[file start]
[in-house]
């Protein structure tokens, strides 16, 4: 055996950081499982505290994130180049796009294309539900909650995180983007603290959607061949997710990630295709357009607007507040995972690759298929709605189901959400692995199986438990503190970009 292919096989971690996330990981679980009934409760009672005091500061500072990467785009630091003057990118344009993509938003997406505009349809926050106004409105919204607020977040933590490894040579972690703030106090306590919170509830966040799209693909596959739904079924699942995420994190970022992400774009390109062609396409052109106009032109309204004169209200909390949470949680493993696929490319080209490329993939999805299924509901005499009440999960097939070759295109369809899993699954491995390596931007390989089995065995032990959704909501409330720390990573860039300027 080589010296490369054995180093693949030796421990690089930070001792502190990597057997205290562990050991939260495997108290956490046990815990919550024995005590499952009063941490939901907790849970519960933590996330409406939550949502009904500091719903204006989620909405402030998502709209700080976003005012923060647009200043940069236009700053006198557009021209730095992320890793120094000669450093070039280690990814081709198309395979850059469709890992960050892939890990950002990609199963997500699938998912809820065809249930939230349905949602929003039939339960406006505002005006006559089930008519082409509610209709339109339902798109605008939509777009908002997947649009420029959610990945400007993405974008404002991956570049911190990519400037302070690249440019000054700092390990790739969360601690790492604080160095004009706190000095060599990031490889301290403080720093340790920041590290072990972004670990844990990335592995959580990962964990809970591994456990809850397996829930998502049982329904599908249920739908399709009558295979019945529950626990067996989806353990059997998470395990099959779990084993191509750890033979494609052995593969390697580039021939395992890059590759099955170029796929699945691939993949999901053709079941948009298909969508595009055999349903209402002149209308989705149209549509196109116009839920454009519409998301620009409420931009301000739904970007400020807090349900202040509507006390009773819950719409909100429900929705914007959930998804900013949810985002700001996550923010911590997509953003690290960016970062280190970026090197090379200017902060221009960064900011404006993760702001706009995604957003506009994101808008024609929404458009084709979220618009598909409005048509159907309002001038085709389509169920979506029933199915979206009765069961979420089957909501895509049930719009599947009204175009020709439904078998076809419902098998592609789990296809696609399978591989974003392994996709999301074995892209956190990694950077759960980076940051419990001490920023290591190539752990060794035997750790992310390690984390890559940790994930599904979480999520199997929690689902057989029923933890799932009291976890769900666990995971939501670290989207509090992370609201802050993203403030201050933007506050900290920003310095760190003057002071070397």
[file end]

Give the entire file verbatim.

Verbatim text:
[in-house]
């Protein structure tokens, strides 16, 4: 055996950081499982505290994130180049796009294309539900909650995180983007603290959607061949997710990630295709357009607007507040995972690759298929709605189901959400692995199986438990503190970009 292919096989971690996330990981679980009934409760009672005091500061500072990467785009630091003057990118344009993509938003997406505009349809926050106004409105919204607020977040933590490894040579972690703030106090306590919170509830966040799209693909596959739904079924699942995420994190970022992400774009390109062609396409052109106009032109309204004169209200909390949470949680493993696929490319080209490329993939999805299924509901005499009440999960097939070759295109369809899993699954491995390596931007390989089995065995032990959704909501409330720390990573860039300027 080589010296490369054995180093693949030796421990690089930070001792502190990597057997205290562990050991939260495997108290956490046990815990919550024995005590499952009063941490939901907790849970519960933590996330409406939550949502009904500091719903204006989620909405402030998502709209700080976003005012923060647009200043940069236009700053006198557009021209730095992320890793120094000669450093070039280690990814081709198309395979850059469709890992960050892939890990950002990609199963997500699938998912809820065809249930939230349905949602929003039939339960406006505002005006006559089930008519082409509610209709339109339902798109605008939509777009908002997947649009420029959610990945400007993405974008404002991956570049911190990519400037302070690249440019000054700092390990790739969360601690790492604080160095004009706190000095060599990031490889301290403080720093340790920041590290072990972004670990844990990335592995959580990962964990809970591994456990809850397996829930998502049982329904599908249920739908399709009558295979019945529950626990067996989806353990059997998470395990099959779990084993191509750890033979494609052995593969390697580039021939395992890059590759099955170029796929699945691939993949999901053709079941948009298909969508595009055999349903209402002149209308989705149209549509196109116009839920454009519409998301620009409420931009301000739904970007400020807090349900202040509507006390009773819950719409909100429900929705914007959930998804900013949810985002700001996550923010911590997509953003690290960016970062280190970026090197090379200017902060221009960064900011404006993760702001706009995604957003506009994101808008024609929404458009084709979220618009598909409005048509159907309002001038085709389509169920979506029933199915979206009765069961979420089957909501895509049930719009599947009204175009020709439904078998076809419902098998592609789990296809696609399978591989974003392994996709999301074995892209956190990694950077759960980076940051419990001490920023290591190539752990060794035997750790992310390690984390890559940790994930599904979480999520199997929690689902057989029923933890799932009291976890769900666990995971939501670290989207509090992370609201802050993203403030201050933007506050900290920003310095760190003057002071070397």